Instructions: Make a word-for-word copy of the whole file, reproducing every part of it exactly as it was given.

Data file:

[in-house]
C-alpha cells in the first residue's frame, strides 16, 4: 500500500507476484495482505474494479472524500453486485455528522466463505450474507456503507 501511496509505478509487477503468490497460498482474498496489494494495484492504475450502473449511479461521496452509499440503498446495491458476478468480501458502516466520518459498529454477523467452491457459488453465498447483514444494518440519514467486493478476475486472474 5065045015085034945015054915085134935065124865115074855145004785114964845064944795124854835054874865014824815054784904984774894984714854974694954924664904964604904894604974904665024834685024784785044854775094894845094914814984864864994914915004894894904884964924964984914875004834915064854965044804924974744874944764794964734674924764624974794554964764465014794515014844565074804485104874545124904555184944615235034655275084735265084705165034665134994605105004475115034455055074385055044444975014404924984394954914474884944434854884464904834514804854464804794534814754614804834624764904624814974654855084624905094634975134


[in-house]
C-alpha cells in the first residue's frame, strides 16, 4: 500500500507476484495482505474494479472524500453486485455528522466463505450474507456503507 501511496509505478509487477503468490497460498482474498496489494494495484492504475450502473449511479461521496452509499440503498446495491458476478468480501458502516466520518459498529454477523467452491457459488453465498447483514444494518440519514467486493478476475486472474 5065045015085034945015054915085134935065124865115074855145004785114964845064944795124854835054874865014824815054784904984774894984714854974694954924664904964604904894604974904665024834685024784785044854775094894845094914814984864864994914915004894894904884964924964984914875004834915064854965044804924974744874944764794964734674924764624974794554964764465014794515014844565074804485104874545124904555184944615235034655275084735265084705165034665134994605105004475115034455055074385055044444975014404924984394954914474884944434854884464904834514804854464804794534814754614804834624764904624814974654855084624905094634975134